Freedom of speech in West Papua under threat – police presses charges against student for Facebook post on Sugapa Shooting

Members of the Cybercrime Unit of the Papua Regional Police (Polda Papua) arrested a twenty-eight-year-old Papuan student in the town of Nabire. Melianus Duwitau had allegedly uploaded a post on his Facebook account (account name: Mel PKN), in which he questioned the veracity of a public statement by the Polda Papua Chief, Paulus Waterpauw, regarding the recent shooting in the town of Sugapa, Intan Jaya Regency. Duwitau’s lawyers claim that the police officers failed to show a warrant at the time of arrest, as required under provisions of the Indonesian Criminal Procedure Code (KUHAP). The police pressed criminal charges against Duwitau for alleged violation of article 45A (2) in conjunction with article 28 (2) of Law No 19/2016 regarding changes of Law 11/2011 on Electronic Information and Transaction (ITE Law). The articles regulate the criminal offense of hate speech as well as damage of reputation and carry a maximum penalty of six years imprisonment.

The post on the Mel PKN shows a picture of the Papuan Police Chief with the words “Papuan Police Chief Waterpauw should immediately take responsibility regarding the spreading of false news about Intan Jaya”. According to the post, Waterpauw had stated in interviews with multiple national media outlets that security forces killed two members of the West Papua National Liberation Army (TPN PB) during an armed clash on 26 January 2020 in Suagapa. The post alleges that the police chief attempted to twist the facts. The Papuan online media outlet ‘Suara Papua’ and human rights defenders claim that TNI members allegedly shot dead a motorcycle taxi driver and injured two other civilians during the shooting - among them an eight-year-old boy.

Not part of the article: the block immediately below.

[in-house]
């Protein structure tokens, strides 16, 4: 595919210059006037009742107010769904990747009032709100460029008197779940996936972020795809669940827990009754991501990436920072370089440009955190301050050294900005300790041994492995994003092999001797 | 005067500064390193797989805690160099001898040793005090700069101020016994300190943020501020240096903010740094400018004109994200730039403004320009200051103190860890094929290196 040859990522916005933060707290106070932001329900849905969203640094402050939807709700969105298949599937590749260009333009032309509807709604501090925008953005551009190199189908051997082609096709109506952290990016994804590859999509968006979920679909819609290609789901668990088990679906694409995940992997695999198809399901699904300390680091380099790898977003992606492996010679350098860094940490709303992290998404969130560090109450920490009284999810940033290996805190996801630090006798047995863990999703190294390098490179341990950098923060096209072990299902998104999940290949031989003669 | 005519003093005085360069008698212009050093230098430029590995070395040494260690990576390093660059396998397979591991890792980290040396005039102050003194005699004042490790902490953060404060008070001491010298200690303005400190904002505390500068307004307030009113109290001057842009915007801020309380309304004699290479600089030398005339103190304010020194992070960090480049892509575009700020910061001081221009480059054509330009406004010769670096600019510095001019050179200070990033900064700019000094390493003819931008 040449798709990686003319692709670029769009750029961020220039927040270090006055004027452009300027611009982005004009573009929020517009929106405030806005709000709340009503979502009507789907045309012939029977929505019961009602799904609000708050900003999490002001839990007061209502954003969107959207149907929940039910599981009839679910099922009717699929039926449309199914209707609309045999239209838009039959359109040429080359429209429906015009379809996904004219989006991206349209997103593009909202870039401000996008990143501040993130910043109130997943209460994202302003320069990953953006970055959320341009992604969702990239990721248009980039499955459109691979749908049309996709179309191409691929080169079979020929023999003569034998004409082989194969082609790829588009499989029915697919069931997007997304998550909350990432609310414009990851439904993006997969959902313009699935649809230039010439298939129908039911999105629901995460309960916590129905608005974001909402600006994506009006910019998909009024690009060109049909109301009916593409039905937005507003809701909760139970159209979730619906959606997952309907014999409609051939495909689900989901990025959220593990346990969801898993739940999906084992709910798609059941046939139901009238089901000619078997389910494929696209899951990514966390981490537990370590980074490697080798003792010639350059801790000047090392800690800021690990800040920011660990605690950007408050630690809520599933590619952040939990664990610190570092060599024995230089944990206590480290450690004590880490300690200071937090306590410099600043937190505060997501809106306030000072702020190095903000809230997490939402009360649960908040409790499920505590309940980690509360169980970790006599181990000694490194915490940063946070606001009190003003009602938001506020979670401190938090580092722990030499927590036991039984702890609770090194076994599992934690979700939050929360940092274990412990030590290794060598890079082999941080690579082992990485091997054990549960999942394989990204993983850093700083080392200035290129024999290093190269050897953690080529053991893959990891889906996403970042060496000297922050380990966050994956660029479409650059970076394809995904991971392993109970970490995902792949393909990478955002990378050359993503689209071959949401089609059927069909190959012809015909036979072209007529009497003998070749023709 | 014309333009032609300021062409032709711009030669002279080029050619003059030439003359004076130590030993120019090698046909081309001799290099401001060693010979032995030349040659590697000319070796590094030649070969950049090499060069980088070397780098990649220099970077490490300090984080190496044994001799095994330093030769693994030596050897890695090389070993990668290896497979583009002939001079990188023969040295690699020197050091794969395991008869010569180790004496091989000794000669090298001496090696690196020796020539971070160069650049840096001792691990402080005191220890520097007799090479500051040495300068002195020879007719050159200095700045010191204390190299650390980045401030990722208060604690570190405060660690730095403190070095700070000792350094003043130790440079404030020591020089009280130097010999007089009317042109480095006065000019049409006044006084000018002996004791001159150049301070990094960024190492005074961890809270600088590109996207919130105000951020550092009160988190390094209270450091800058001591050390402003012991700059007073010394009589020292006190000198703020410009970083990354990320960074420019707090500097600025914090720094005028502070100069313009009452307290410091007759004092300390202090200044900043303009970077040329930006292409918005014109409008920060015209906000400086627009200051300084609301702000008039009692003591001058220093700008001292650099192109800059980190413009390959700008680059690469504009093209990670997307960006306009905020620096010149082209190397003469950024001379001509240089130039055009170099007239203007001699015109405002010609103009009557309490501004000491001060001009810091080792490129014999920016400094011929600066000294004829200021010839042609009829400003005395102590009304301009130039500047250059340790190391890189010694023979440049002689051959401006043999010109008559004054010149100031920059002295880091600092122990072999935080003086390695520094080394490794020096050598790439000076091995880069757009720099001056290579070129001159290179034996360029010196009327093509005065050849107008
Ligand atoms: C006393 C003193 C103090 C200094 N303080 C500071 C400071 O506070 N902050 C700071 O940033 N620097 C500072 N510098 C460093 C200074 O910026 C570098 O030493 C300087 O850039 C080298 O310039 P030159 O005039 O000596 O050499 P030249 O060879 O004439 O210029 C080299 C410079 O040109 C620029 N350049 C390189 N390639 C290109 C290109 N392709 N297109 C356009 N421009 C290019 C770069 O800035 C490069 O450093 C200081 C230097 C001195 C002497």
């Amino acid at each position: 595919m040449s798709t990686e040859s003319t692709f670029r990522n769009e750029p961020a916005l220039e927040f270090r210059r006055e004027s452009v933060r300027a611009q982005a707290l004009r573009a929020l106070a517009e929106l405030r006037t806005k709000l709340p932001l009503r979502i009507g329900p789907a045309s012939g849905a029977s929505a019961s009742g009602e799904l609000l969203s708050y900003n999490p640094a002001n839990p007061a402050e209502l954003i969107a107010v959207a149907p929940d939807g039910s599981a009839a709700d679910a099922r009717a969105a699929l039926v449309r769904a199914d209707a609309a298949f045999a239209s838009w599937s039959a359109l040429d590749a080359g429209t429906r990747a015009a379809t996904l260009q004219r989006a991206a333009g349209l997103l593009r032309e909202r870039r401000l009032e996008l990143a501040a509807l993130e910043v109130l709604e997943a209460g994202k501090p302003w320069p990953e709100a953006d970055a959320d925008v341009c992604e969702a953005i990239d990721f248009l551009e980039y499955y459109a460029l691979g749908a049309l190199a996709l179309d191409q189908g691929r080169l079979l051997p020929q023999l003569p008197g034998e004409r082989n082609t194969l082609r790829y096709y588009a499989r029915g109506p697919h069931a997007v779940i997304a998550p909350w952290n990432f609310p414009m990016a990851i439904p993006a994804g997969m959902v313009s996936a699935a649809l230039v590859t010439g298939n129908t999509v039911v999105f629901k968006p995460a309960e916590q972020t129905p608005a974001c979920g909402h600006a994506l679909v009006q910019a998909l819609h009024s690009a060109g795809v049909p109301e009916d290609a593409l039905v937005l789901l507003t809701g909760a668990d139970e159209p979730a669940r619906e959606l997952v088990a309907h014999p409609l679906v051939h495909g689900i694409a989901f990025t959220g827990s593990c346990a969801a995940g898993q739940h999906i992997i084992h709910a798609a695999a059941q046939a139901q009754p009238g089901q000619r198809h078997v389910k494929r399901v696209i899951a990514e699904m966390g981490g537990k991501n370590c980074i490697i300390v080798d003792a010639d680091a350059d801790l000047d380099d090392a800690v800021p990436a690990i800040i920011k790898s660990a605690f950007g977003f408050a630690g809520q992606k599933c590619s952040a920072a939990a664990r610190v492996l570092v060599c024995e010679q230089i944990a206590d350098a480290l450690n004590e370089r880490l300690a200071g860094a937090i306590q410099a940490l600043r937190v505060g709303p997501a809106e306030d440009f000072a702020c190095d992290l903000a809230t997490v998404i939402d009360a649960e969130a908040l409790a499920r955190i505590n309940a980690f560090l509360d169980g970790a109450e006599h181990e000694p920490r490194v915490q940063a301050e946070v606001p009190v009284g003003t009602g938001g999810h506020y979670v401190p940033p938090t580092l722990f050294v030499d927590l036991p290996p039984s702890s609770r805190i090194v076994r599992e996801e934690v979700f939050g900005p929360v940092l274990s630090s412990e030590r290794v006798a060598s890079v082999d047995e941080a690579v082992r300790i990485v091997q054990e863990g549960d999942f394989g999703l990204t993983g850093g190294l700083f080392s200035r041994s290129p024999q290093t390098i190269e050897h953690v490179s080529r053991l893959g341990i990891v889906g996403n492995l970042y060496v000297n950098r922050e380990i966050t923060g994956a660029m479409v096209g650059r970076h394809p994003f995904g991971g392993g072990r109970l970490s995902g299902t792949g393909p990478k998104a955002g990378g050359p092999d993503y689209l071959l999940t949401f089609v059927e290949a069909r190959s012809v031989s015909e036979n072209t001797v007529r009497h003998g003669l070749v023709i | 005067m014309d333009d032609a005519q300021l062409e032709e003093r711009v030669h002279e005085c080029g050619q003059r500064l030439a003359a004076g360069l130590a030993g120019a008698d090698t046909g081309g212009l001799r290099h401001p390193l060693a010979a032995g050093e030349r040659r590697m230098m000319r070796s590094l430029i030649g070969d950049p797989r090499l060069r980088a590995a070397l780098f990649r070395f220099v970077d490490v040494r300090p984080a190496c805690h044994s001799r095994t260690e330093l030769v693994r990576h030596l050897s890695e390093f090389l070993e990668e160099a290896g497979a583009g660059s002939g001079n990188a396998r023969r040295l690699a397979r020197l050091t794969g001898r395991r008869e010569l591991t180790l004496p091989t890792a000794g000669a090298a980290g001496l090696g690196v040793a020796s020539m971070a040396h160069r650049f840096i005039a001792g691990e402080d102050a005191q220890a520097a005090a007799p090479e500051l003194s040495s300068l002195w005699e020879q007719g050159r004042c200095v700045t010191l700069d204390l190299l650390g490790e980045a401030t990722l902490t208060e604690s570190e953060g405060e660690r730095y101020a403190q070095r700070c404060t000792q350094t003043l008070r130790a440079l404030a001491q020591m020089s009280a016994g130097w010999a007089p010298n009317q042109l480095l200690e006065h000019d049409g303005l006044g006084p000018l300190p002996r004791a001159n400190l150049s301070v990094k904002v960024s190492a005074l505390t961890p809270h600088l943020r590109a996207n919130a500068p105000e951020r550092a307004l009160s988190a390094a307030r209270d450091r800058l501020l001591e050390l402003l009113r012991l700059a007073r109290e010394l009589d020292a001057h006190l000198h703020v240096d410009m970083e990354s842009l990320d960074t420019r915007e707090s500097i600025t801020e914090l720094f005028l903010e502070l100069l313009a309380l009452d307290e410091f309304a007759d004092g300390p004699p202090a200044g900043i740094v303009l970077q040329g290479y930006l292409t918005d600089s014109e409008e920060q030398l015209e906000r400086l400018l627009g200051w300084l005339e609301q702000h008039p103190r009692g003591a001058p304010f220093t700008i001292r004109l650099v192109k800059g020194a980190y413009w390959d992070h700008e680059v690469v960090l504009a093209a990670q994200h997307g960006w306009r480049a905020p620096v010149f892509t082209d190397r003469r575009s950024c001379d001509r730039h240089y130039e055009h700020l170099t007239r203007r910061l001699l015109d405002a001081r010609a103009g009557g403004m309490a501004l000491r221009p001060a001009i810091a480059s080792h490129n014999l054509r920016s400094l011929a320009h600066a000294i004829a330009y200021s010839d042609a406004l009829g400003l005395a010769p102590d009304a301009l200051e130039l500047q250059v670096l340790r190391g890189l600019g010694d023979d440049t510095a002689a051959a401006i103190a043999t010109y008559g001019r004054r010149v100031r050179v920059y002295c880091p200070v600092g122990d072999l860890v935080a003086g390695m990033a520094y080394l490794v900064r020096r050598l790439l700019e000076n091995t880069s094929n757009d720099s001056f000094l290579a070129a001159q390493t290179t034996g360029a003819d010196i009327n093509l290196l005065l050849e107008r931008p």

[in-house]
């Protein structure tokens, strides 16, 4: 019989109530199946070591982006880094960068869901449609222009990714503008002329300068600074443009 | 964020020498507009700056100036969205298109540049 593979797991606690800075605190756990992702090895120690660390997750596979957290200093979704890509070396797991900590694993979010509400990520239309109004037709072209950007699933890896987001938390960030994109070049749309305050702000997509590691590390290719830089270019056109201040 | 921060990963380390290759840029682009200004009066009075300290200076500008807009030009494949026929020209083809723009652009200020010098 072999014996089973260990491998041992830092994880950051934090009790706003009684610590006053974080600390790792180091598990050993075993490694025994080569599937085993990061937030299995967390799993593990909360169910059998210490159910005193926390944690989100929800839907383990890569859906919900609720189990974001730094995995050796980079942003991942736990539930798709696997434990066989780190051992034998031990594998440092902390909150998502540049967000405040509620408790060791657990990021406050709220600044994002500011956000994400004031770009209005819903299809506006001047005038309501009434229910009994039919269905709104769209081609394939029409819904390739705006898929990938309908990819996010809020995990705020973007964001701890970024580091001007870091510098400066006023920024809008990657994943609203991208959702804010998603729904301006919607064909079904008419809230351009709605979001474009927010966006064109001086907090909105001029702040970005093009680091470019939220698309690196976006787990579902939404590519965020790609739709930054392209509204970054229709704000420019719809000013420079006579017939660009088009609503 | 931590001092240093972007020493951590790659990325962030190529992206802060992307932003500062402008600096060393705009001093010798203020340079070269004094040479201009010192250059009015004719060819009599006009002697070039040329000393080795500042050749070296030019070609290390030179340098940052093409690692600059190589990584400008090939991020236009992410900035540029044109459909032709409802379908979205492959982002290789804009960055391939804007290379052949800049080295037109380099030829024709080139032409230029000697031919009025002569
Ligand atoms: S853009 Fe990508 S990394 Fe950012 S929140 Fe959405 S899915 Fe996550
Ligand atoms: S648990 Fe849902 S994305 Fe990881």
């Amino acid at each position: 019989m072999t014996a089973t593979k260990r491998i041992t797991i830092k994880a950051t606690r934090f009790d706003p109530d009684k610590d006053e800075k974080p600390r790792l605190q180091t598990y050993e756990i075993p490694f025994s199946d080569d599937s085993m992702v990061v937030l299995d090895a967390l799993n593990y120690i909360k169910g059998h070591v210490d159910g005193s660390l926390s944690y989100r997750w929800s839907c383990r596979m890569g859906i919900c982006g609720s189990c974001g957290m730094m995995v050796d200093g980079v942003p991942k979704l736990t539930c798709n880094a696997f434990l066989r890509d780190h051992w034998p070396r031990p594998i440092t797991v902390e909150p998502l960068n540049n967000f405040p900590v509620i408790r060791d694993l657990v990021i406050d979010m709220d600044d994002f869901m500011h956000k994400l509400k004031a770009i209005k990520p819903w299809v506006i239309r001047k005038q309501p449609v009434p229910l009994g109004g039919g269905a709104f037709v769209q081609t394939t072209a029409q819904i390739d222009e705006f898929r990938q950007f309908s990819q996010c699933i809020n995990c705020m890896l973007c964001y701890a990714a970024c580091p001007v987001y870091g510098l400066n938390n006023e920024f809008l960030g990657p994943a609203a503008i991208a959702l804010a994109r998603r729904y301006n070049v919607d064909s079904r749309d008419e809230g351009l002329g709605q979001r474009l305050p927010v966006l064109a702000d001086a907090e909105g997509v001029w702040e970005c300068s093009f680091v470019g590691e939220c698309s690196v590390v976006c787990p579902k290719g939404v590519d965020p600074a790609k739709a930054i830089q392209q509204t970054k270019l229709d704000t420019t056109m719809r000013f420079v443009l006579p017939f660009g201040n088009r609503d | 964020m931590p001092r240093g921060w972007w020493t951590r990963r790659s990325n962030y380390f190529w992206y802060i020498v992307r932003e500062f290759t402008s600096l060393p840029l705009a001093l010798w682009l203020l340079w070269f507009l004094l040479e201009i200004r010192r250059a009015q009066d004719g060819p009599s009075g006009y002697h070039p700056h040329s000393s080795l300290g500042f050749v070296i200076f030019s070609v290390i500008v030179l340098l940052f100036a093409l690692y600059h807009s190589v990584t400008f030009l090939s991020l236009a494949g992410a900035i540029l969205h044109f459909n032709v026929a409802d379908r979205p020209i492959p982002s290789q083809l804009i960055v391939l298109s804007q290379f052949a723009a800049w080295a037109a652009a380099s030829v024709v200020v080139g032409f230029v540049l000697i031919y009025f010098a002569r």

Background

The Indonesian NGO SAFEnet published a report in 2019 on media freedom and freedom of information in Indonesia. SAFEnet noticed a significant raise in the use of the ITE Law, indicating a shrinking space for the freedom of expression throughout 2018. Data by the supreme court counted 292 court rulings on violation of ITE Law in 2018 in comparison to only 140 of such rulings in 2017. Moreover, the supreme court counted 276 criminal cases under violation of the ITE Law in 2018. Forty-five percent of them used the article 27, paragraph 3 on defamation and 22% of the cases using article 28 paragraph 2 on hate speech. Forty-four percent of the lawsuits were initiated by Government officials, using various articles of the ITE Law. The most targeted victims of criminalisation throughout 2018 were journalists and media outlets, with 32% of the documented cases. Other identified risk groups were activists and teachers or lecturers.